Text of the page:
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Subdued Inflation Data Ease Market-Volatility Worries
U.S. economy shows few signs of overheating despite tight labor markets
By Daniel Kruger
The Wall Street Journal
U.S. government-bond prices bounced Tuesday after closely watched data on consumer prices signaled inflation remains muted (faible), easing concerns among investors that rising prices could spark a fresh wave of volatility in financial markets.
The yield on the benchmark Treasury 10-year note, which serves as a reference rate for corporate debt, mortgages and consumer loans, shot up by roughly half a percentage point in about five weeks earlier this year as investors piled into bets that prices were primed to rise. Many anticipated that a $1.5 trillion tax-cut package and a budget agreement expected increase spending by roughly $300 billion would help lift prices and could cause the Federal Reserve to accelerate the pace of interest rate increases.
Tuesday’s data were the most-recent sign that those expectations, which helped spur swings in financial markets earlier this year, may have been premature.
The Labor Department said the consumer-price index, which measures what Americans pay for everything from washing machines to hotel stays, rose 2.2% in the 12 months to February, below the 2.3% estimated by economists surveyed by The Wall Street Journal. Core prices, which exclude energy and food, rose 1.8% for a third straight month, also below economists’ expectations, suggesting that inflationary pressures are still soft.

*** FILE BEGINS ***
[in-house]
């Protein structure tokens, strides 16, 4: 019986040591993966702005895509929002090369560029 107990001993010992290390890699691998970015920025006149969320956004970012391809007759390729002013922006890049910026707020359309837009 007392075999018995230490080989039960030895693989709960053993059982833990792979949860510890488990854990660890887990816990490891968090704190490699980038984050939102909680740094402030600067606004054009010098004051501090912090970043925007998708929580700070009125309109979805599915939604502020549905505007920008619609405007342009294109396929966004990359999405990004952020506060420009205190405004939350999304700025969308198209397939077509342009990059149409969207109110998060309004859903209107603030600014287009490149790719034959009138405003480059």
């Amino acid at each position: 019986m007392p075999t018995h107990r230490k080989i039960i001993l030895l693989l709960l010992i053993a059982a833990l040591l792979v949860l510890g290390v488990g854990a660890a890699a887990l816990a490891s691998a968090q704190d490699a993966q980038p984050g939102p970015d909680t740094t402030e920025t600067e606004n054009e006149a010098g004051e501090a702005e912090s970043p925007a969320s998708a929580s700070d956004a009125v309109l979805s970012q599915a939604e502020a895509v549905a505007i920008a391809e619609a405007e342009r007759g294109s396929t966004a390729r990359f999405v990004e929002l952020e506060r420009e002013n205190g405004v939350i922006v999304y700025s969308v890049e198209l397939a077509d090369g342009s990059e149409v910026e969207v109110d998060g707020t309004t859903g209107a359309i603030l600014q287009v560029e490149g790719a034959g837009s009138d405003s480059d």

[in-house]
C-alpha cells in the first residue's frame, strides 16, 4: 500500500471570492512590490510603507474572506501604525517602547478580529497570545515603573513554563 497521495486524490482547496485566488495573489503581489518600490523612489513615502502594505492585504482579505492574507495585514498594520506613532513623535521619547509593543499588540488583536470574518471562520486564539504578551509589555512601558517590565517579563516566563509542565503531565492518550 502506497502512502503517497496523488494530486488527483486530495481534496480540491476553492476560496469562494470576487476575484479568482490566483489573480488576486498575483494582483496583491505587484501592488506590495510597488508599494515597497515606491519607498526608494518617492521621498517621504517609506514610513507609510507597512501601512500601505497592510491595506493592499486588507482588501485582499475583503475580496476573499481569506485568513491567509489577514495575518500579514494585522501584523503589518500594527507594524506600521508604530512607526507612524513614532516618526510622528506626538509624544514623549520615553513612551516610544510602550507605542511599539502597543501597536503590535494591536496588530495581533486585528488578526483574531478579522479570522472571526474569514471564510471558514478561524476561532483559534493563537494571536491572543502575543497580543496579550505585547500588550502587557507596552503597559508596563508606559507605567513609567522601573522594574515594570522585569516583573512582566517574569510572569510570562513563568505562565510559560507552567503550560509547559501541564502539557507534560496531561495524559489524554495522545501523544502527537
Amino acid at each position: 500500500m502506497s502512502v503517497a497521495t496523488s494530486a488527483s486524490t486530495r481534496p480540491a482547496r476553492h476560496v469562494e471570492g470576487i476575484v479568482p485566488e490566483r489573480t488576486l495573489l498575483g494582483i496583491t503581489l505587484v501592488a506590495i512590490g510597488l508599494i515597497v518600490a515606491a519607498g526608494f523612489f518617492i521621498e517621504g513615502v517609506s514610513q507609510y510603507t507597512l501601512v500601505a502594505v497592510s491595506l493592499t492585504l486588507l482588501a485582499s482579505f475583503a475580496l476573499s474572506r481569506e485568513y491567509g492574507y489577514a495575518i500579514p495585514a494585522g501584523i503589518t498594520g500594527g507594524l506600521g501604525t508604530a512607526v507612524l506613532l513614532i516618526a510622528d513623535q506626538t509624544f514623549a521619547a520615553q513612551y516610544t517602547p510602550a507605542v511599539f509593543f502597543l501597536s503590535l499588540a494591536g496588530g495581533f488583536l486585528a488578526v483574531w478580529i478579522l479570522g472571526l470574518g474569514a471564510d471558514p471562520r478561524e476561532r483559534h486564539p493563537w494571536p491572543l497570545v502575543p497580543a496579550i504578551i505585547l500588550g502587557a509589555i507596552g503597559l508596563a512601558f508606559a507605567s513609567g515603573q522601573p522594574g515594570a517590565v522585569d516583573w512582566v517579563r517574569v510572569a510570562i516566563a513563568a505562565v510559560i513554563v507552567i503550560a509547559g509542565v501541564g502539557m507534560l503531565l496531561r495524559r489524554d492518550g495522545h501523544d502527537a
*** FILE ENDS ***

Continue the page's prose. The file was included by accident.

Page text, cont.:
Bonds strengthened following the report, with the yield on the benchmark 10-year U.S. Treasury note dropping to 2.848% from 2.870% Monday and notching its lowest close since March 1. Yields fall as bond prices rise. Soft inflation is good for the value of bonds because it helps preserve the purchasing power of their fixed payments.
“We’ve been expecting inflation pressures for some time,” said Tom Stringfellow, chief investment officer at Frost Investment Advisors. “They’ve not lived up to expectations.”
The price data came after last week’s jobs report showed tepid wage gains, suggesting that while the economy is continuing to grow, tight labor markets aren’t generating signs of overheating.
Throughout the year, investors and analysts have been asking whether signs of a pickup in inflation could push the Fed to raise short-term interest rates four times this year, rather than the three it has penciled in. Minutes of the central bank’s January meeting, which suggested policy makers were becoming increasingly hawkish, helped send the yield on the 10-year note to a multiyear closing high of 2.943% toward the end of February.
Created with Highcharts 6.0.4Market-implied probability for four interest-rate increases in 2018Source: CME Group
But by Tuesday afternoon, federal-funds futures, used by traders to place bets on the course of interest rates, showed a 32% chance of the Fed raising short-term interest rates four times by year-end, according to CME Group, down from 35% Monday but up from 17% one month ago.
And the 10-year break-even rate, a gauge that measures the bond market’s expectations for inflation over the next decade, edged lower: The difference in yields between Treasurys and the equivalent maturity of Treasury inflation-protected securities fell to 2.1081% on Tuesday from 2.1177% Monday, according to Thomson Reuters.
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